Transcranial direct current stimulation (tDCS) for fatigue in multiple sclerosis

Roberta Ferrucci, Maurizio Vergari, Filippo Cogiamanian, Tommaso Bocci, Matteo Ciocca, Emanuele Tomasini, Milena De Riz, Elio Scarpini, Alberto Priori
2014 NeuroRehabilitation (Reading, MA)  
BACKGROUND: The debilitating fatigue that patients with multiple sclerosis (MS) commonly experience during day-to-day living activities responds poorly to current therapeutic options. Direct currents (DC) delivered through the scalp (transcranial DC stimulation or tDCS) at weak intensities induce changes in motor cortical excitability that persist for almost an hour after current offset and depend on current polarity. tDCS successfully modulates cortical excitability in various clinical
more » ... s but no information is available for MS related fatigue. OBJECTIVE: In this study we aimed to assess fatigue symptom after five consecutive sessions of anodal tDCS applied over the motor cortex in patients with MS. METHODS: We enrolled 25 patients with MS all of whom experienced fatigue. We delivered anodal and sham tDCS in random order in two separate experimental sessions at least 1 month apart. The stimulating current was delivered for 15 minutes once a day for 5 consecutive days. In each session the Fatigue Impact Scale (FIS) and the Back Depression Inventory (BDI) were administered before the treatment (baseline), immediately after treatment on day five (T1), one week (T2) and three weeks (T3) after the last tDCS session. RESULTS: All patients tolerated tDCS well without adverse events. The fatigue score significantly decreased after anodal tDCS in 65% of the patients (responders). After patients received tDCS for 5 days their FIS scores improved by about 30% and the tDCS-induced benefits persisted at T2 and T3. CONCLUSION: Our preliminary findings suggest that anodal tDCS applied over the motor cortex, could improve fatigue in most patients with MS.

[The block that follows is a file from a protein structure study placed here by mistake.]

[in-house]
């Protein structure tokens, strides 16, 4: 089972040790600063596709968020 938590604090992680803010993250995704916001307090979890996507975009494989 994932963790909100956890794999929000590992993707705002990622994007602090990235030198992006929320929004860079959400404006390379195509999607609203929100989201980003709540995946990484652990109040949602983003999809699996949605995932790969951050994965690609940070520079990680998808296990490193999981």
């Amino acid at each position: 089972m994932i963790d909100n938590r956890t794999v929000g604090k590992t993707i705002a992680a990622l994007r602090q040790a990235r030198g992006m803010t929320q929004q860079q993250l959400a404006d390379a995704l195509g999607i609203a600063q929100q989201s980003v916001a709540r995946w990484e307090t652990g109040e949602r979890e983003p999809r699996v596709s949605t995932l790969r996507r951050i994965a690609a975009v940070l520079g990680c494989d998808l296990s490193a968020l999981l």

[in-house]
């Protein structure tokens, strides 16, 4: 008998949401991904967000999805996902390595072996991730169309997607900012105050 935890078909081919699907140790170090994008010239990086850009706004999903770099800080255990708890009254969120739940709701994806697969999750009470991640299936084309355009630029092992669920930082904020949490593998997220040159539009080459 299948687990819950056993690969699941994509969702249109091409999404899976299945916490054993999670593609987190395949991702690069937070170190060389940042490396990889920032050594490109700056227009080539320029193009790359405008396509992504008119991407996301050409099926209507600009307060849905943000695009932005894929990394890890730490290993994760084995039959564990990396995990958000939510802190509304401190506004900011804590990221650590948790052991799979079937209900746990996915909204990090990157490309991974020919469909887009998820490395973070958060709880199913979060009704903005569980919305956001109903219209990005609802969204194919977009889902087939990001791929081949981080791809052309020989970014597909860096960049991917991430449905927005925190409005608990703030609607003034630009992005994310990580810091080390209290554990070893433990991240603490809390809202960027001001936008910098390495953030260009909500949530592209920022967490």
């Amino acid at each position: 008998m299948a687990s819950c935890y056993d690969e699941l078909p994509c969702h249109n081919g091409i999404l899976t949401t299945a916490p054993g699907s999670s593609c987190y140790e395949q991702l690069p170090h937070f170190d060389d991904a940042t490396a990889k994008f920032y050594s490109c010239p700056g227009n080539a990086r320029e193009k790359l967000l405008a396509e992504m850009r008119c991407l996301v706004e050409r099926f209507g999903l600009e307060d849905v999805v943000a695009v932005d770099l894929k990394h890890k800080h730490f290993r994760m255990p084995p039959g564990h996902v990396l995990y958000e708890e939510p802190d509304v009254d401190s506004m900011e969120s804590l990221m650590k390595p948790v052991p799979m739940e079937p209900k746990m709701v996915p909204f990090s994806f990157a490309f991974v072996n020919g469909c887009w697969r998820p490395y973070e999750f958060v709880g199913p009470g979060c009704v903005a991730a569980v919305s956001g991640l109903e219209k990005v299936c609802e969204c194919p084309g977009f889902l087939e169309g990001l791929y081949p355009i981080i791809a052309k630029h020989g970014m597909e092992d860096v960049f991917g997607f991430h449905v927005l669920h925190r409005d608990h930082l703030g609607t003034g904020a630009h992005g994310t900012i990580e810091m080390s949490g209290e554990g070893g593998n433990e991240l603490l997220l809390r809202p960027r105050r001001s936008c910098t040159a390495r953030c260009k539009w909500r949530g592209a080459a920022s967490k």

doi:10.3233/nre-131019 fatcat:3govqtb6ojgrroymrgfszwdhfa